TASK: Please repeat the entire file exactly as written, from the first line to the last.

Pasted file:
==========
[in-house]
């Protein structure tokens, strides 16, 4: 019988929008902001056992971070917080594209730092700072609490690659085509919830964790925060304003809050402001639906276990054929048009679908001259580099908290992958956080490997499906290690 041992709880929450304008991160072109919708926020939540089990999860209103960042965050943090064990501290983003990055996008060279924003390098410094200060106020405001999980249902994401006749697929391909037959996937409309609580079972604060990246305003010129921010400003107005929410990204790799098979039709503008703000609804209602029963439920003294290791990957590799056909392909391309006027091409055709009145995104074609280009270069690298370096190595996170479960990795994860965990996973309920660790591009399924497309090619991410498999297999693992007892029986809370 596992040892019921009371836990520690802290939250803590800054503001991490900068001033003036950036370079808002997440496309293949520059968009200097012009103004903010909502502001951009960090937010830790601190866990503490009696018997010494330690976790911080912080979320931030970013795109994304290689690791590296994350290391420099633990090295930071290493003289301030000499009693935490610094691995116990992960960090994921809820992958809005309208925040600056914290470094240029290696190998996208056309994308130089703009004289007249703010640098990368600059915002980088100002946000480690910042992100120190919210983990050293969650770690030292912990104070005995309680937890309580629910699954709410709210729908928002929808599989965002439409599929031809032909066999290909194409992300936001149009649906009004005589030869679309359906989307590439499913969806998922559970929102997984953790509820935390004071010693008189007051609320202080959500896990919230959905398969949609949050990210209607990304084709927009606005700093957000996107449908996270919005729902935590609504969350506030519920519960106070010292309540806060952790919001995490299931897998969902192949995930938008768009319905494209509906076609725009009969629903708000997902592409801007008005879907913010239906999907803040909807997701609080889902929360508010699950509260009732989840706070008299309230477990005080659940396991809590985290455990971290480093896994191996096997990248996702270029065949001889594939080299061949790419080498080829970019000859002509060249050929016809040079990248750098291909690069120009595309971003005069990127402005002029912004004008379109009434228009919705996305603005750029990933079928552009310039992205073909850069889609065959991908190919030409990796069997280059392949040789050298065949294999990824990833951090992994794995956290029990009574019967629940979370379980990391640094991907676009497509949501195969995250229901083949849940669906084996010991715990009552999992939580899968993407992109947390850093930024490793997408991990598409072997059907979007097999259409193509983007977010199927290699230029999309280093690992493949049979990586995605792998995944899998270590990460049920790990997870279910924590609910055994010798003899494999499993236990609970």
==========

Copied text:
[in-house]
């Protein structure tokens, strides 16, 4: 019988929008902001056992971070917080594209730092700072609490690659085509919830964790925060304003809050402001639906276990054929048009679908001259580099908290992958956080490997499906290690 041992709880929450304008991160072109919708926020939540089990999860209103960042965050943090064990501290983003990055996008060279924003390098410094200060106020405001999980249902994401006749697929391909037959996937409309609580079972604060990246305003010129921010400003107005929410990204790799098979039709503008703000609804209602029963439920003294290791990957590799056909392909391309006027091409055709009145995104074609280009270069690298370096190595996170479960990795994860965990996973309920660790591009399924497309090619991410498999297999693992007892029986809370 596992040892019921009371836990520690802290939250803590800054503001991490900068001033003036950036370079808002997440496309293949520059968009200097012009103004903010909502502001951009960090937010830790601190866990503490009696018997010494330690976790911080912080979320931030970013795109994304290689690791590296994350290391420099633990090295930071290493003289301030000499009693935490610094691995116990992960960090994921809820992958809005309208925040600056914290470094240029290696190998996208056309994308130089703009004289007249703010640098990368600059915002980088100002946000480690910042992100120190919210983990050293969650770690030292912990104070005995309680937890309580629910699954709410709210729908928002929808599989965002439409599929031809032909066999290909194409992300936001149009649906009004005589030869679309359906989307590439499913969806998922559970929102997984953790509820935390004071010693008189007051609320202080959500896990919230959905398969949609949050990210209607990304084709927009606005700093957000996107449908996270919005729902935590609504969350506030519920519960106070010292309540806060952790919001995490299931897998969902192949995930938008768009319905494209509906076609725009009969629903708000997902592409801007008005879907913010239906999907803040909807997701609080889902929360508010699950509260009732989840706070008299309230477990005080659940396991809590985290455990971290480093896994191996096997990248996702270029065949001889594939080299061949790419080498080829970019000859002509060249050929016809040079990248750098291909690069120009595309971003005069990127402005002029912004004008379109009434228009919705996305603005750029990933079928552009310039992205073909850069889609065959991908190919030409990796069997280059392949040789050298065949294999990824990833951090992994794995956290029990009574019967629940979370379980990391640094991907676009497509949501195969995250229901083949849940669906084996010991715990009552999992939580899968993407992109947390850093930024490793997408991990598409072997059907979007097999259409193509983007977010199927290699230029999309280093690992493949049979990586995605792998995944899998270590990460049920790990997870279910924590609910055994010798003899494999499993236990609970």